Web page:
- All-knowing as the former Gen X, Millennials have what it takes, but are also willing to do something about it. Give Millennials a project, and they will run with it. Empower them!
- Gen Y has benefitted from all science advances and better education and has the ambition and desire to help change the world. That’s a good thing for companies and the increasing societal shift towards making a difference and the need for transparency. They’ll be able to relate and better communicate with like-minded individuals during the cold-calling and sales process and when servicing.
- Millennials have been exposed and seen so much that they are now immune to traditional ways, from marketing to sociology. This attitude of “just because it was done this way for years doesn’t mean we have to continue to do so” sparks innovation and creativity in helping to market and distribute products differently, expanding an agency’s or carrier’s footprint.
All Generations Face Hurdles
It’s also important to remember that no matter whether you’re a Millennial or a Gen Xer, we’ve all experienced challenges and different generational pressures that influence who we are today. Moreover, people learn differently when it comes to training. Some are better at retaining what they read or hear while others need visuals for better retention. The bottom line is if you hire someone to perform a job it’s because they’ve interviewed well, the references checked out and they passed any litmus test or certification that was administered to them.
Just think about how we as part of the older generations were hired and trained – or at least shown the ropes – when we first began in a new sales position. We were given the opportunity to shine. That’s because successful businesses with managers who can interact and help employees grow are the winners. Moreover, businesses set up to help employees be accountable for their job descriptions and key performance indicators (KPIs) will blossom and grow. Businesses falling back on stereotypes attached to a specific group as outlined earlier as the reasons behind failures or unmet KPIs will eventually go by the wayside or be sold off.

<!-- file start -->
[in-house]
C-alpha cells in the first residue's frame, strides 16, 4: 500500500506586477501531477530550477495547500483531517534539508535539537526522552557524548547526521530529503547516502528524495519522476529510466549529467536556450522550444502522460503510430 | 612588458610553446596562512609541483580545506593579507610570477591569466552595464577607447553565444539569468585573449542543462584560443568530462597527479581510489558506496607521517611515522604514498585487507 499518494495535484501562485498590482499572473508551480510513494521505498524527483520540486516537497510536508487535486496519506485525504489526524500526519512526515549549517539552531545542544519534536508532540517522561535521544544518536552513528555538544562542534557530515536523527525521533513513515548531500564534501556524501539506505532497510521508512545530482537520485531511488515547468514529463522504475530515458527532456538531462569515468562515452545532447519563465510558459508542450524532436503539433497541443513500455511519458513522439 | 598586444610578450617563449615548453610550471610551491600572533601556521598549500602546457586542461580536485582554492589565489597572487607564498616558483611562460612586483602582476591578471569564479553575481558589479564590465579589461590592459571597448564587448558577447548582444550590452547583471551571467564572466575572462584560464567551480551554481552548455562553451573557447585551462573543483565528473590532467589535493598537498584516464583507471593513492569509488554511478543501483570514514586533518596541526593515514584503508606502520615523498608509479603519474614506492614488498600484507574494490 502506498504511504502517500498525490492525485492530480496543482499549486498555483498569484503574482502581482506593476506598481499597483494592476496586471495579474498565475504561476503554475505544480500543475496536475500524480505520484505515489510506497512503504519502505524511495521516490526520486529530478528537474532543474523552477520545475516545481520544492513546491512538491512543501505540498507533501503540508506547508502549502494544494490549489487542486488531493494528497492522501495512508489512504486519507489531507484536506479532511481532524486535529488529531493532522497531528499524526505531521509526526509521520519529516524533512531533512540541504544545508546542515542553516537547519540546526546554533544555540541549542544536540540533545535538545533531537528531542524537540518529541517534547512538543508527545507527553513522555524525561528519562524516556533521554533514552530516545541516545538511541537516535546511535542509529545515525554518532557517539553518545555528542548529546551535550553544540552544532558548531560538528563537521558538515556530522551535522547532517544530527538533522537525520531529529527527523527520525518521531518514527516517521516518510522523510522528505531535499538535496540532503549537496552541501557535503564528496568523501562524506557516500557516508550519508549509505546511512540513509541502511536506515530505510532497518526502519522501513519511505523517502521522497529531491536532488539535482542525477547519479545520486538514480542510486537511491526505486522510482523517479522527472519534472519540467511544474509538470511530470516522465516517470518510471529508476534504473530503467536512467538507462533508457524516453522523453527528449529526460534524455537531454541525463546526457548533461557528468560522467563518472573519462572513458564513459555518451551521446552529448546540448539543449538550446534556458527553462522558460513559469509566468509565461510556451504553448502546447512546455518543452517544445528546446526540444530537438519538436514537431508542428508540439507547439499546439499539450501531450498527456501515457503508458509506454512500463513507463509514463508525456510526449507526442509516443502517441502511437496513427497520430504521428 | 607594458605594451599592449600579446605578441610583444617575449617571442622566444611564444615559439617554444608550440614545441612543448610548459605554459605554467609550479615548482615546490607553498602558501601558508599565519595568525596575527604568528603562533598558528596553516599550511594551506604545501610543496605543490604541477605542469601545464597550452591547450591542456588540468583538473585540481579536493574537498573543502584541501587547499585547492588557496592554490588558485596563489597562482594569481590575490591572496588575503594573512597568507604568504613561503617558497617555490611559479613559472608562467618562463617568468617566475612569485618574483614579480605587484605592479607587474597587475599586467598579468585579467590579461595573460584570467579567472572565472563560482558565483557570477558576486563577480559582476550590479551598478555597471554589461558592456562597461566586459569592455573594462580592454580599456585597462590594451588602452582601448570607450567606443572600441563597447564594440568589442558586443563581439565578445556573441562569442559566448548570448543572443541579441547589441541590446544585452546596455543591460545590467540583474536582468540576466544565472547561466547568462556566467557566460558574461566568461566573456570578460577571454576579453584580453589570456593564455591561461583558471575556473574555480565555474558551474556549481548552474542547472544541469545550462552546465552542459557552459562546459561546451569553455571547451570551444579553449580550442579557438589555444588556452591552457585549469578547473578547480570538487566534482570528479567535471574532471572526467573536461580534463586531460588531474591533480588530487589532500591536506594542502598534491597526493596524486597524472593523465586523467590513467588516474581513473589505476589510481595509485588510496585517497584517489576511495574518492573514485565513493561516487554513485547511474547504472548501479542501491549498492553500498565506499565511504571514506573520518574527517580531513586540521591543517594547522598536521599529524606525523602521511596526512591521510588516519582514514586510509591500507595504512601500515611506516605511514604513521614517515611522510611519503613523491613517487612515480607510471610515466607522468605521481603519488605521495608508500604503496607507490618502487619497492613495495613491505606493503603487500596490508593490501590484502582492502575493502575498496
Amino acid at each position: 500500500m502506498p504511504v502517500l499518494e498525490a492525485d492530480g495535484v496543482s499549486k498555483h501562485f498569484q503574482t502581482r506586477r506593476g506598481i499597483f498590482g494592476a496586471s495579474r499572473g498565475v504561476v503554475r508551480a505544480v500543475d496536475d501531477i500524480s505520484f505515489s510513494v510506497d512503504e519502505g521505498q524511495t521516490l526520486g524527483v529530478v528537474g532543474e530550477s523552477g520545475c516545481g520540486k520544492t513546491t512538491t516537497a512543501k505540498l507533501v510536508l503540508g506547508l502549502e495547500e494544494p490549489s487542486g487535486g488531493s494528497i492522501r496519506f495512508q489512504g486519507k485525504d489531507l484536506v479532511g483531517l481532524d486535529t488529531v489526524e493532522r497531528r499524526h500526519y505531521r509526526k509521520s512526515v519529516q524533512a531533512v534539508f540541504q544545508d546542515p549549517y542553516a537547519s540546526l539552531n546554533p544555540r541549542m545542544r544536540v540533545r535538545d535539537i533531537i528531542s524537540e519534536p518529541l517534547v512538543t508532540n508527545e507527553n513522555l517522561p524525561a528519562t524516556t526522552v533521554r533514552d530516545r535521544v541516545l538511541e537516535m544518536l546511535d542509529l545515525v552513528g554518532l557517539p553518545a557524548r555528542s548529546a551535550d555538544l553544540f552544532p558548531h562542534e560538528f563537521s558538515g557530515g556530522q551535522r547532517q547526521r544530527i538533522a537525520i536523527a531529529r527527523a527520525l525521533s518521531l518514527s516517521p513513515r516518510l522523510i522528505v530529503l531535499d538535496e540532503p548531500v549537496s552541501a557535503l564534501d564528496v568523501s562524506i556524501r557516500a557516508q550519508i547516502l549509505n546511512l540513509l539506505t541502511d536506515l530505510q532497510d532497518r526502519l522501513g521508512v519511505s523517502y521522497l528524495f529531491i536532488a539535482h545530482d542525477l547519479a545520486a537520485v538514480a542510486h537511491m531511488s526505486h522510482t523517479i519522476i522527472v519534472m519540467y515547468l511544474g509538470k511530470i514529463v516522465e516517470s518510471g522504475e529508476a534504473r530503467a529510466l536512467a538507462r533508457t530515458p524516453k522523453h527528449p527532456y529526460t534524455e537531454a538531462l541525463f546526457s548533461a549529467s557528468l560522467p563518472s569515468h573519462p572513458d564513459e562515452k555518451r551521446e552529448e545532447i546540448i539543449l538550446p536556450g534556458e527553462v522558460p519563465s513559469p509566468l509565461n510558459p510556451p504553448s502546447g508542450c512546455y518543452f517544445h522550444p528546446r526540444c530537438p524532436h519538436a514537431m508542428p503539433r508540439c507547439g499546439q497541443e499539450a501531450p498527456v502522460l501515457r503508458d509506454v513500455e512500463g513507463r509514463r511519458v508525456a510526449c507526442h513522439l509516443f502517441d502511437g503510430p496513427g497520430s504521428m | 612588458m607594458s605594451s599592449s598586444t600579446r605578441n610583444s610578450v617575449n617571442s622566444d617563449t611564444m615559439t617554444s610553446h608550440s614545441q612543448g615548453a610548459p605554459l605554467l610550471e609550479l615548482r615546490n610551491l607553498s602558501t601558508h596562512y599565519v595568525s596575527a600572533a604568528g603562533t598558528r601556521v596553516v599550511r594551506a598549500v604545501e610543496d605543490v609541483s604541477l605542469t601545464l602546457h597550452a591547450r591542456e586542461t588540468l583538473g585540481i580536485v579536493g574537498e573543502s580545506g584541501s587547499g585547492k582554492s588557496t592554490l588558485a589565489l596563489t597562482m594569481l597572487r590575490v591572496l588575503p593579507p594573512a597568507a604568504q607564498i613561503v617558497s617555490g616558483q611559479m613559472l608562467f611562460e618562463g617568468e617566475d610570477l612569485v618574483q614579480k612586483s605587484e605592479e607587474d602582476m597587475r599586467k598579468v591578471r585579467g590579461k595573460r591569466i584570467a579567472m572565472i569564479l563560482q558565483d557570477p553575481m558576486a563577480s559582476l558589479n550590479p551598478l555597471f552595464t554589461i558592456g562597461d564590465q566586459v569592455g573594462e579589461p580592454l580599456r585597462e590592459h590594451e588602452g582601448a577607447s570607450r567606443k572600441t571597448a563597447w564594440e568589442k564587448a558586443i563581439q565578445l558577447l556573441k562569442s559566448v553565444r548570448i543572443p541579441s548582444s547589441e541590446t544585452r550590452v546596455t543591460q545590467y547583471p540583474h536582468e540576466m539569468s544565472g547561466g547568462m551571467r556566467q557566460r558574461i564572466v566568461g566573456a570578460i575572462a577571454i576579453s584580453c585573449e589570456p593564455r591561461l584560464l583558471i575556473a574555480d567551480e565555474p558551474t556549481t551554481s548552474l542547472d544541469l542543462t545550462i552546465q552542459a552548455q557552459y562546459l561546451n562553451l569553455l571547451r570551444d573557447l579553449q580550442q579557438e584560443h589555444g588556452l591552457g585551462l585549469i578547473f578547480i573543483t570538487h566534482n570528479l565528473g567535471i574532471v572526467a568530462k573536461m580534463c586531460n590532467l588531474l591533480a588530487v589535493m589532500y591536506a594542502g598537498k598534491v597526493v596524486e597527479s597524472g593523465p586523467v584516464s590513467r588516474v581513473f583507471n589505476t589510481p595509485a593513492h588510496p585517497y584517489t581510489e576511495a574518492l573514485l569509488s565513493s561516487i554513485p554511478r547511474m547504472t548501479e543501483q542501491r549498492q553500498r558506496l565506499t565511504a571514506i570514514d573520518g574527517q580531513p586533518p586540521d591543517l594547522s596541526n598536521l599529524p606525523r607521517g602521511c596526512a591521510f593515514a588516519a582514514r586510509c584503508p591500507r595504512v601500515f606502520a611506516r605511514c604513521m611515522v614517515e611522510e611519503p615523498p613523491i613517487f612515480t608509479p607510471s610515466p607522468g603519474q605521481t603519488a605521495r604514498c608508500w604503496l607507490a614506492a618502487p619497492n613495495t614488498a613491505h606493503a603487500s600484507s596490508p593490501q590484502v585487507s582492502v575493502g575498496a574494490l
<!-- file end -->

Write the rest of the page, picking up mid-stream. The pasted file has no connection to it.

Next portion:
Track and Measure Performance
Take the time to drill down in the process you’re using to measure the KPIs. Call-center tracking is an important part of managing a call center let alone salespeople or telemarketing representatives. Without knowing how well or how poorly your people are doing and for what reason, you’ll never be able to help them improve or maintain consistent performance. Good tracking will lead to better forecasting, allowing you to achieve your goals, just like all the generations before us.
By the way, what you track is also important. An inbound call center will have very different needs from an outbound call center and even the industry you’re calling on matters. Knowing results that are key to sustaining and improving any call center will also provide you with an opportunity to be creative and engage in new initiatives.
I would think twice before you subscribe to the theory that Millennials aren’t cut out for cold calling and sales. Some of the best salespeople with whom I’ve interacted and bought from over the telephone I’m sure were of all ages.